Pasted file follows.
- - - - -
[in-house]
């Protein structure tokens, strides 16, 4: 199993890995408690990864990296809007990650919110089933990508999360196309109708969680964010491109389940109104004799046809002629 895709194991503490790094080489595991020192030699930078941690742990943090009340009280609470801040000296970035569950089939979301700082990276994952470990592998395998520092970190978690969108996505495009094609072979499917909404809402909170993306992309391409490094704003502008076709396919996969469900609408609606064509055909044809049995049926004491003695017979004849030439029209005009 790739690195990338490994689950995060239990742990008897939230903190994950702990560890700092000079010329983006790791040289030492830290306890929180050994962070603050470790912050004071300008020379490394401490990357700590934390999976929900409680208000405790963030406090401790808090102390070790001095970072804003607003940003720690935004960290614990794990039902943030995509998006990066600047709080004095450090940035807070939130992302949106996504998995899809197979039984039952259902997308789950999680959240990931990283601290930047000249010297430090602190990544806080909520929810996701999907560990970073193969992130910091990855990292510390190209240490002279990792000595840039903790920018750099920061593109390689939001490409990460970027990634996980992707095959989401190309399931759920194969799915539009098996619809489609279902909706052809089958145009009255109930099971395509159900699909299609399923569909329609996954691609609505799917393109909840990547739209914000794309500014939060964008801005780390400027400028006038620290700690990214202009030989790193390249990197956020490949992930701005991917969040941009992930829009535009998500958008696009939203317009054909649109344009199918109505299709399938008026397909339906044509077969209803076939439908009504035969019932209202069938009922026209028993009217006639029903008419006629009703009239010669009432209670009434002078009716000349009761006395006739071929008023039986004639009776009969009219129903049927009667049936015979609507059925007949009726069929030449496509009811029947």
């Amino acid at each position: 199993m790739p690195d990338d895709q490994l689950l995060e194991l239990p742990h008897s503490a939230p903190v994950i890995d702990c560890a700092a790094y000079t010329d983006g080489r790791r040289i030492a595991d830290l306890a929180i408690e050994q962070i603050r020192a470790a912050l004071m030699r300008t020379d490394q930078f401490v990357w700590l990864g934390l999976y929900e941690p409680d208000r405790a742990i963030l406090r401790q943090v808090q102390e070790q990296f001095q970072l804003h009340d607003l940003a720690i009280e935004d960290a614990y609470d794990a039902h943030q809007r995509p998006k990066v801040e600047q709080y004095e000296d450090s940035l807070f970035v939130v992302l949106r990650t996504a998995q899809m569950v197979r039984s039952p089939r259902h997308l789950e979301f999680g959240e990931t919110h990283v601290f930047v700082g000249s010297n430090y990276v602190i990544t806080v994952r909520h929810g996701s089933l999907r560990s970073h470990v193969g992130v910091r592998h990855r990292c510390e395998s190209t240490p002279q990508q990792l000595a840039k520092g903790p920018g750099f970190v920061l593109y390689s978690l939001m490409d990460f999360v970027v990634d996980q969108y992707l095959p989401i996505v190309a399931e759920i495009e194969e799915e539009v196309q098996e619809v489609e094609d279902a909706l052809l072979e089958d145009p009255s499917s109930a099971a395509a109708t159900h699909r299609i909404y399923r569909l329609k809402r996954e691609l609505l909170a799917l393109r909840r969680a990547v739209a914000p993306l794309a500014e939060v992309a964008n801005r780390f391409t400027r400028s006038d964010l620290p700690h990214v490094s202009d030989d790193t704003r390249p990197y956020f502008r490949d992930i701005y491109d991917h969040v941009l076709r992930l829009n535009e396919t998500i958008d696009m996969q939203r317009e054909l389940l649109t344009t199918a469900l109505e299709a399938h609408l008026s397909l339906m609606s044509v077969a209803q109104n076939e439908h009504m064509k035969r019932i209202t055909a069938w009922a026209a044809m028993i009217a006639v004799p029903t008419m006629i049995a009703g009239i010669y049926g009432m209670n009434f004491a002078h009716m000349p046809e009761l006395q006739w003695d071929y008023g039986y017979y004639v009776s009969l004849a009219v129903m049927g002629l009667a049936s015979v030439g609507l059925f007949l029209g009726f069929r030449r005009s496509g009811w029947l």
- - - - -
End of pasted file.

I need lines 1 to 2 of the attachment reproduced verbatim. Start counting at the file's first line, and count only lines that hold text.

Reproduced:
[in-house]
């Protein structure tokens, strides 16, 4: 199993890995408690990864990296809007990650919110089933990508999360196309109708969680964010491109389940109104004799046809002629 895709194991503490790094080489595991020192030699930078941690742990943090009340009280609470801040000296970035569950089939979301700082990276994952470990592998395998520092970190978690969108996505495009094609072979499917909404809402909170993306992309391409490094704003502008076709396919996969469900609408609606064509055909044809049995049926004491003695017979004849030439029209005009 790739690195990338490994689950995060239990742990008897939230903190994950702990560890700092000079010329983006790791040289030492830290306890929180050994962070603050470790912050004071300008020379490394401490990357700590934390999976929900409680208000405790963030406090401790808090102390070790001095970072804003607003940003720690935004960290614990794990039902943030995509998006990066600047709080004095450090940035807070939130992302949106996504998995899809197979039984039952259902997308789950999680959240990931990283601290930047000249010297430090602190990544806080909520929810996701999907560990970073193969992130910091990855990292510390190209240490002279990792000595840039903790920018750099920061593109390689939001490409990460970027990634996980992707095959989401190309399931759920194969799915539009098996619809489609279902909706052809089958145009009255109930099971395509159900699909299609399923569909329609996954691609609505799917393109909840990547739209914000794309500014939060964008801005780390400027400028006038620290700690990214202009030989790193390249990197956020490949992930701005991917969040941009992930829009535009998500958008696009939203317009054909649109344009199918109505299709399938008026397909339906044509077969209803076939439908009504035969019932209202069938009922026209028993009217006639029903008419006629009703009239010669009432209670009434002078009716000349009761006395006739071929008023039986004639009776009969009219129903049927009667049936015979609507059925007949009726069929030449496509009811029947």